Hawk








Comments

  1. Coopers nested in Cunningham's euc. The fledglings are hanging around the neighborhood and still crying to be fed but will probably soon be gone.

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    1. That explains why we saw two smaller hawks following a larger hawk last night near sunset. The smaller pair were crying and peeping at the larger bird. Now I understand--thanks!

      I hope the youngsters are able to find prey...

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  2. Great photos, he seems to like the camera.
    xoxoxo ♡

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    1. Hungry, apparently! He ignored me as well as the puppies.

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  3. Most excellent photos! Amazing that it was so accommodating to let you photograph it. It is a juvenile Cooper's hawk just learning how to fly which is why it it is perched on your railing. You can even see the fresh fuzzy unworn plumage in the second photo enlarged. Well done!

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    1. Ah, that explains a lot. thanks! He was glaring at the orange tree. I thought maybe there was a rat in there he was after. The towhees in the hedge were screaming in alarm...they made a hullabaloo.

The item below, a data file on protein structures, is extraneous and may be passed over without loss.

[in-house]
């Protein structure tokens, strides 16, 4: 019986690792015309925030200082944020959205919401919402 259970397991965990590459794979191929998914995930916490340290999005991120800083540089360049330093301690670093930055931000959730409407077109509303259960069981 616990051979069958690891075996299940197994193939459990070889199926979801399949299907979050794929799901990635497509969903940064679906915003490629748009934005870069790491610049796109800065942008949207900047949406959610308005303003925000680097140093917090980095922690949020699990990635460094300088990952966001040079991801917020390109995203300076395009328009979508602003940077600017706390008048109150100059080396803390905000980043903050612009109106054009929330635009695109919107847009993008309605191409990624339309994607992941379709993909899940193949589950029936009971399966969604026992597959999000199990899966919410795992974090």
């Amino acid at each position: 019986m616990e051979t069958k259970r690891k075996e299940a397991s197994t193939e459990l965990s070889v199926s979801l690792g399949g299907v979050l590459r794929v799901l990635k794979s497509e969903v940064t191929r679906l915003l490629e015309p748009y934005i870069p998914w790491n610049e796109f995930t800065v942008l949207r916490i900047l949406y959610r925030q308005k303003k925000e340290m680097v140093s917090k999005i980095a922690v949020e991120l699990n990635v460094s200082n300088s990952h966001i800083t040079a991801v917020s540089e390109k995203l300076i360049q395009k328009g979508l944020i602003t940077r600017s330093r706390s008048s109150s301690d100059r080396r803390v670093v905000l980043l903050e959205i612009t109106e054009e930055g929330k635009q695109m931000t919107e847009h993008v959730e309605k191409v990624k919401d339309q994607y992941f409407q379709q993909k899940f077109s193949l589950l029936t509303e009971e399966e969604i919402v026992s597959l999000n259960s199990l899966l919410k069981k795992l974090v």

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    2. Yeah, it can be really noisy when a hawk is around -- and then it can get very very quiet...

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  4. There was a coyote just outside our fence early yesterday morning that I was watching and interestingly, the juvenile Coopers was also watching and following him. My guess is that rodents would flee the coyote and the bird could grab them.

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    1. Go, Wile E! Working as a team they could save your tomatoes.

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  5. Great shots! Are hawk sightings common in your garden? Large birds always excite me. (Tiny ones do too now that I think of it...)

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    1. Very common in the neighborhood: red tail, cooper, turkey vulture, somewhat common sharp shinned, and red-shouldered hawk. Rare sighting: kestrel, One time: golden eagle(!).

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  6. It's a thrill to experience a rare wildlife sighting. We once had a peregrine falcon sitting on our fencepost.

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    1. They are so beautiful--I often wonder how magnificent dinosaurs, their ancestors, must have been!

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